Somebody gaining access to your phone is a fear we all have, but one that’s rapidly becoming more likely. SIM swapping involves redirecting a victim's phone number to a new SIM card which attackers use to impersonate their victim and obtain private details. This process is also repeated by cloning data from the SIM card to provide access to it 24/7.
Since 2015, sim swapping has gone up by 400%, and is a major concern for all of us who store our personal data on our mobile devices, or use it to verify access to online accounts. We look at what vulnerability attackers target and how this access could also be a risk to a organisation's private data.
Phone numbers represent a vulnerable type of authentication, as they can easily be claimed without prior checks and allow for easy access to attackers. A successful SIM swap would give an attacker all the device’s communications to gain access to passwords, contacts and private accounts.
With mobile phones becoming inherently linked to our digital identity, there is a risk to organization’s that individual employees may be targeted for data on their work devices. High-profile employees could be particularly at risk through spear phishing (which targets specific individuals or organisations) or whaling (focused on senior executives).
SIM swapping creates backdoor entry to personal data through access to other applications and passwords by using the two-factor authentication process.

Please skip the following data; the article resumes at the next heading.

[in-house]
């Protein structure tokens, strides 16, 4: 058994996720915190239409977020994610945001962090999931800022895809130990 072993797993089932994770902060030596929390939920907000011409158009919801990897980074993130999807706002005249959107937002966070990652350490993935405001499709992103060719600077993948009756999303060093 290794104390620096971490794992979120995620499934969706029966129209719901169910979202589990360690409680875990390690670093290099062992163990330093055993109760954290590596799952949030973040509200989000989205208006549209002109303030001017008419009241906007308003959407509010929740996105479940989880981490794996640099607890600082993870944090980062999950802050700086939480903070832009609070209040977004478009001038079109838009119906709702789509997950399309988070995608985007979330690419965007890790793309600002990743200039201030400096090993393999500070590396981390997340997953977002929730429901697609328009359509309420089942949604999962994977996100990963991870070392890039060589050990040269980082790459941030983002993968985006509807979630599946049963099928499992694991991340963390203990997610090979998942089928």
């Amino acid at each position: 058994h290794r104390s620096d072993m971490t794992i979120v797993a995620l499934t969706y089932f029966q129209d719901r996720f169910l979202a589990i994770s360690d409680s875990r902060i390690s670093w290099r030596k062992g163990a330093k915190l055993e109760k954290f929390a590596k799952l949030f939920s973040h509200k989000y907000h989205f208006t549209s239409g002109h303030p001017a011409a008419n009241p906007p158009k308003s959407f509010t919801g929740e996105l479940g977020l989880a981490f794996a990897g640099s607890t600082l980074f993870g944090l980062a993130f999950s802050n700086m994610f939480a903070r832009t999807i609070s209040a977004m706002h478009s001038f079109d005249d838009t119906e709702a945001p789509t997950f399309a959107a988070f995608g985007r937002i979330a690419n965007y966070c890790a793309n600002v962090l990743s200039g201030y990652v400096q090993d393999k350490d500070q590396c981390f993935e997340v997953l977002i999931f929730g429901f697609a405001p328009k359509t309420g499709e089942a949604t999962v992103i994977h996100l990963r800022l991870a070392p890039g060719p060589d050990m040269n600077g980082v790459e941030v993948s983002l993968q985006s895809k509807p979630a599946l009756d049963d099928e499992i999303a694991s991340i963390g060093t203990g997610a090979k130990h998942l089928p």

Attackers contact the victim’s mobile provider and claim their identity to ask customer service to swap the SIM to a new one in the attacker’s possession. They then transfer the victim’s personal details.
Phone providers are under increased scrutiny to prevent social engineering attacks and help reduce sim swapping. Victims are also calling on these providers to prioritise security, as we saw earlier this year with the lawsuit against T-Mobile from a Bitcoin investor who lost over £320,000 from a SIM swap attack. He alleged that the company's “failures to protect and safeguard its customers highly sensitive and financial information” were a major cause for concern, and better verification was needed to protect mobile users.
Both employers and employees have a role to play in staying safe. Employers need to have security measures in place but also emphasise personal responsibility for individuals working for the company. Employees must be cautious of social engineering tactics, such as phishing emails, that deceive mobile users into sharing their data.
It's essential to consider the thinly secured authentication of mobile devices and avoid building identity verification strictly on phone numbers, as it's difficult to confirm the owner of this information. Mobile phone users should consider requiring other forms of authentication, such as multi-factor authentication (MFA), which is shown by Microsoft to stop 99.9% of account compromise attacks. This should be supported by contact with the individual's service provider to set up security questions based on the SIM provider’s security measures.
We all need to be cautious of the ongoing threat of SIM swapping and take action to prevent this. For businesses, it's important to use the security tools available and to advise individuals within your organisation to secure their mobile devices and other logins. They can do this by using multi-factor authentication and reaching out to their providers for further password verification to limit attacker access and secure personal data.
For more information on cyber security and reducing your cyber risk, contact Nick Smith.